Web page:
It seems that, like aspirin's role in preventing heart disease, statin’s days as THE preventative treatment for heart disease may be numbered. While reducing statin use among those no longer “at risk,” at least according to PREVENT, would represent a savings to many, including those out-of-pocket costs, as the researcher note, 

“Deimplementing statins for the 4.1 million adults in the US who would no longer meet ASCVD risk criteria but currently take statins could be more challenging, with the potential to lead to patient confusion over shifting recommendations, particularly as many adults at borderline risk of ASCVD may again reach statin eligibility after a few years.”

Before rushing out to be deprescribed, it is essential to note that even the researchers cannot “tell which risk score is more accurate in today’s practice, making the overall risk and benefit of the changes uncertain.” 

That uncertain comes from limitations on the data they used; this iteration of NHANES had less than a 50% response rate, making its reflection of our habits unclear; in some of their treatment assumptions, other groups recommend a higher or lower risk % for advising statins; and additional considerations, like family history, that make personalize medical treatment genuinely personal. 

Why are the calculations so different?

The most obvious reason is that different variables and patient populations were used in their development. PREVENT added a measure of kidney function “in recognition of the link between cardiovascular, kidney, and metabolic health.” The current use of statins was added because they appear protective, and the data used in developing PCE was older before they were commercially available. 

PREVENT did not consider race; PCE considered individuals Black or White. [1] The researchers, in discussing dropping the variable of race, write,

“The removal of race reflects the growing consensus of race and ethnicity as social constructs and the reconsideration of current clinical tools to ensure these constructs do not perpetuate inequities in clinical care.”

There is quite a bit to unpack there, and it is better to leave it for another day. But certainly, it may help to explain the lowering of risk for patients self-described as Black.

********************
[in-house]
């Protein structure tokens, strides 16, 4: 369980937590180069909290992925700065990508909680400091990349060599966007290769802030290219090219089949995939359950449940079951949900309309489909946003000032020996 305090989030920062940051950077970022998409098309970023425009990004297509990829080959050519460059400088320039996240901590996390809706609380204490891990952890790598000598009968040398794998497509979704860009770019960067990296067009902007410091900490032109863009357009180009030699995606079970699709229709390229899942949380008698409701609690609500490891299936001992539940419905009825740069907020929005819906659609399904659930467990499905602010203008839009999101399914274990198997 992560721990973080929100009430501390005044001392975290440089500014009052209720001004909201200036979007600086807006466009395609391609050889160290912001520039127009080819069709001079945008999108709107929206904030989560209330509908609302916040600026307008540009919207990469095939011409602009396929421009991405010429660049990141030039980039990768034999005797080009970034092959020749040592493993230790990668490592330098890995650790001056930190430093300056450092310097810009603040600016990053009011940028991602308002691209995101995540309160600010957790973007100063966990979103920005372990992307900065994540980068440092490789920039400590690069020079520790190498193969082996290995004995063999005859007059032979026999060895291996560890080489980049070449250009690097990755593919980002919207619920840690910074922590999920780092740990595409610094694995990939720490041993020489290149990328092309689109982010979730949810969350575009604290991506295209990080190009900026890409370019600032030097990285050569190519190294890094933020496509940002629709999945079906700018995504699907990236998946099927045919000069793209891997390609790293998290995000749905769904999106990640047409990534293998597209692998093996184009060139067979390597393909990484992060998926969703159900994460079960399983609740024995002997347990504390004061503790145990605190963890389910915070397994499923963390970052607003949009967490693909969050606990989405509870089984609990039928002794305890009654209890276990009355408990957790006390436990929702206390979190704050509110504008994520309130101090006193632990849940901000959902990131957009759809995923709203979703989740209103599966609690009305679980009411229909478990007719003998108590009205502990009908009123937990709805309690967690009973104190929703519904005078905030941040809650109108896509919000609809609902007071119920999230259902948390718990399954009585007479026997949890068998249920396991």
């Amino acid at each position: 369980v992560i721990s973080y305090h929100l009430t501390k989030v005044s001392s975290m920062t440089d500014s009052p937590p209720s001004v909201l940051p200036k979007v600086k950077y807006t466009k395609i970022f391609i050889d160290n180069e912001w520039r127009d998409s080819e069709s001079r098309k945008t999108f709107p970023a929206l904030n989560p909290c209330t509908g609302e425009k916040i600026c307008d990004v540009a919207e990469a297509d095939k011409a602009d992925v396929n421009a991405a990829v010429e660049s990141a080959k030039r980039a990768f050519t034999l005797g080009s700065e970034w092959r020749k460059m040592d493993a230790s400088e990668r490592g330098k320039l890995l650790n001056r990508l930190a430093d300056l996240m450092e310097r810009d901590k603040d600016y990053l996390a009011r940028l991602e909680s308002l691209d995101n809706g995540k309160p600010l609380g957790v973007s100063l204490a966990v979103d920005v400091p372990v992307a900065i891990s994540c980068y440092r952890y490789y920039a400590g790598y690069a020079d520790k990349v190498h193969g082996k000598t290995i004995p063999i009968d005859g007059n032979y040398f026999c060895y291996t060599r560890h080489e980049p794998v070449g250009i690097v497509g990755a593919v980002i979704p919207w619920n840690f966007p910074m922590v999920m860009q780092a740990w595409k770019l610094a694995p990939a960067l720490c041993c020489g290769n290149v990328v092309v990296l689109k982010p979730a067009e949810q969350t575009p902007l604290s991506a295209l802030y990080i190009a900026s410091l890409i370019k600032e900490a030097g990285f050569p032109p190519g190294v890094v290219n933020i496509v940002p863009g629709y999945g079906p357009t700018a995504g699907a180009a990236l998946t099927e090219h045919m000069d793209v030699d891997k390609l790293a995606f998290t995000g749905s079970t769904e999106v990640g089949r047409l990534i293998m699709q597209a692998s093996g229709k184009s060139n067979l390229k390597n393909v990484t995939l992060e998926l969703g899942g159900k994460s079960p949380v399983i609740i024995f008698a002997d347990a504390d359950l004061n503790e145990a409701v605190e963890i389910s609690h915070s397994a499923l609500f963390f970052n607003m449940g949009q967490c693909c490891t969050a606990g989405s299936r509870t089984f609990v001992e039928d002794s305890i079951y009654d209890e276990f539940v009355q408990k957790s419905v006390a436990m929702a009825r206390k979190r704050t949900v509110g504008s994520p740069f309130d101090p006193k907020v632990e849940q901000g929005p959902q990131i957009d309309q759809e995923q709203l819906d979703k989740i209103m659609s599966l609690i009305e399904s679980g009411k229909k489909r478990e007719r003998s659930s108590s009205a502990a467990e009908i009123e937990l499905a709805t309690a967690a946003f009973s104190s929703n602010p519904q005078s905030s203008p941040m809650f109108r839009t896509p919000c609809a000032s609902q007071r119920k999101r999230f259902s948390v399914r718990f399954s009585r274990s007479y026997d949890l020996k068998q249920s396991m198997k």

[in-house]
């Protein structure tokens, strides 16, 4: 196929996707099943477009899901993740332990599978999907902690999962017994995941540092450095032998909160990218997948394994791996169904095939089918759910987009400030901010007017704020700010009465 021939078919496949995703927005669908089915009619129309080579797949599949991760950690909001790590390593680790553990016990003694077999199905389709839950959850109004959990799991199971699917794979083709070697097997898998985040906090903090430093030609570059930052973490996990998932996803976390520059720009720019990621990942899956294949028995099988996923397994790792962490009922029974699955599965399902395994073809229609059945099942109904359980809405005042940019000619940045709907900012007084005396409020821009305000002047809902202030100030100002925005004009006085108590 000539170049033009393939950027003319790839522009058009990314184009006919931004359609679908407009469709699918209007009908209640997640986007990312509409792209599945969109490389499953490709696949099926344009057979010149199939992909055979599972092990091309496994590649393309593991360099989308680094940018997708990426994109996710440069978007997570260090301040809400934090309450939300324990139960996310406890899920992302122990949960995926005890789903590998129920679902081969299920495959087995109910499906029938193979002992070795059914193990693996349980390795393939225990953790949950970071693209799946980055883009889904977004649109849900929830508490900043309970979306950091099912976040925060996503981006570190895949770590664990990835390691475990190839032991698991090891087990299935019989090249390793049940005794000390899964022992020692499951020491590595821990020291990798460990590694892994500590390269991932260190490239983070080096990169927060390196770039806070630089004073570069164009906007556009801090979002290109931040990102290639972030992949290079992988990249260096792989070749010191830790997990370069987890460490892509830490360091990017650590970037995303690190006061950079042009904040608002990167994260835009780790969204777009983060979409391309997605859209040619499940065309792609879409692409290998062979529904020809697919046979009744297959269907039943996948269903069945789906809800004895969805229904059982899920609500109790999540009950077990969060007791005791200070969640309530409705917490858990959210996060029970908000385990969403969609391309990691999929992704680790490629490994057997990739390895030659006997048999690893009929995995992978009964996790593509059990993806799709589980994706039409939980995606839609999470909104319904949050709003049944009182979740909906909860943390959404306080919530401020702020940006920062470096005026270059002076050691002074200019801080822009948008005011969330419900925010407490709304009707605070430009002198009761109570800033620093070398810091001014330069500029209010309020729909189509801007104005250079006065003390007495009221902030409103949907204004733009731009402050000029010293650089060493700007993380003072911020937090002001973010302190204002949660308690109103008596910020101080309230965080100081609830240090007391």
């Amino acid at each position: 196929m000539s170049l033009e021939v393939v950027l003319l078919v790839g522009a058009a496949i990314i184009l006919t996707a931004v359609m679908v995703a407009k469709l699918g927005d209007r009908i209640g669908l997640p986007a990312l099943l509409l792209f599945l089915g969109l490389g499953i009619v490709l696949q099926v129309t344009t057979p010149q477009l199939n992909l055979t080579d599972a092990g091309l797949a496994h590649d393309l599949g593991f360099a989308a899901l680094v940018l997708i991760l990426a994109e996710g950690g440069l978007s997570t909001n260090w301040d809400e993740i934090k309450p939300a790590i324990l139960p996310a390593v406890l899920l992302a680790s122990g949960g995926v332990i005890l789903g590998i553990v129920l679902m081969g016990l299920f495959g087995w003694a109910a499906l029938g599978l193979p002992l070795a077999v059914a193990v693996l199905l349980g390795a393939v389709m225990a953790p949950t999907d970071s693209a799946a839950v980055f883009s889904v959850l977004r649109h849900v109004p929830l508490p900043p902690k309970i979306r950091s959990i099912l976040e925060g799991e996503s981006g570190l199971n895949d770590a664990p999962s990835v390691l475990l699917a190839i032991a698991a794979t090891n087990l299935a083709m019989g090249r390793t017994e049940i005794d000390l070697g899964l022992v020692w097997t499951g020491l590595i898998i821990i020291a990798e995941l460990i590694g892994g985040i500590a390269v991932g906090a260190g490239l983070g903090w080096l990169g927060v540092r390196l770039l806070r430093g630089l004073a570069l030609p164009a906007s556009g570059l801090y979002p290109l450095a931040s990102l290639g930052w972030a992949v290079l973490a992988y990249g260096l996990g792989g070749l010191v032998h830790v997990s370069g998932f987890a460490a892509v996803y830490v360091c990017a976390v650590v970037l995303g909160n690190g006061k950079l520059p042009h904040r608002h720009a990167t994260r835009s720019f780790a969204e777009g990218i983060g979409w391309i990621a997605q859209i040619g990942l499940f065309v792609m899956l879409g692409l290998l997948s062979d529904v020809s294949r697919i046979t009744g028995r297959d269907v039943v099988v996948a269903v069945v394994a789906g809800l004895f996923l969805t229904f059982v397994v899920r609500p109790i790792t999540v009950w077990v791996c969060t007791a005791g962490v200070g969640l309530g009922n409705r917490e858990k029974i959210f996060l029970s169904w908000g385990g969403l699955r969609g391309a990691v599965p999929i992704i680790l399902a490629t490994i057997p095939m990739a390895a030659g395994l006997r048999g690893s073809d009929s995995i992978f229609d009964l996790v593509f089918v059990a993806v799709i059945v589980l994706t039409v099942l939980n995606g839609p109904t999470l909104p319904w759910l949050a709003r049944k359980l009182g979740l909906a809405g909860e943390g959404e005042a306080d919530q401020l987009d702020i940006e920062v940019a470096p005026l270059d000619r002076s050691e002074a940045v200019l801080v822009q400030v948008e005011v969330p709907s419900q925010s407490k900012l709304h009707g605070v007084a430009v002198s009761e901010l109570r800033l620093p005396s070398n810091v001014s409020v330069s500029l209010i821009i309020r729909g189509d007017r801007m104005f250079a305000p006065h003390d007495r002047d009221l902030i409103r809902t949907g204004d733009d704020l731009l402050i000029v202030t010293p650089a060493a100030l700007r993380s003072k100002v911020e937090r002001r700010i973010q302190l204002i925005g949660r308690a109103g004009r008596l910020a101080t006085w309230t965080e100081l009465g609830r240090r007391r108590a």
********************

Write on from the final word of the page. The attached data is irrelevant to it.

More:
The underlying patient data was also different. PREVENT utilized more contemporary billing and electronic health record data, a two-edged sword. As the researchers note 

“These data sources are much larger and more recent than the cohorts that constituted the PCEs, making it possible that PREVENT is recognizing a true change in risk. But electronic health record data are also more prone to error.” 

One of the lessons from COVID is the dynamic nature of communicable, infectious diseases. This study clarifies that there are dynamic changes to non-communicable diseases, like heart disease, but their prolonged time frame may mask those dynamics. Our guidance in best caring for our health and the calculations and calculators underlying that guidance will never be one-and-done, and the changing recommendations are not flip-flops but a recognition that everything evolves, including the diseases that afflict us and their treatment. 

Our understanding of cardiovascular risk and prevention is far from static. This evolving landscape underscores the need for continuous adaptation in our approach to heart health.


[1] NHANES uses a different categorization of race, and the researchers collapsed all participants except non-Hispanic Blacks, such as Whites, in their calculations of the impact of the PCE calculator. PREVENT replaces race with zip code. 


Source: Atherosclerotic Cardiovascular Disease Risk Estimates Using the Predicting Risk of Cardiovascular Disease Events Equations JAMA Internal Medicine DOI: 10.1001/jamainternmed.2024.1302


Chuck Dinerstein, MD, MBA

Director of Medicine

Dr. Charles Dinerstein, M.D., MBA, FACS is Director of Medicine at the American Council on Science and Health. He has over 25 years of experience as a vascular surgeon.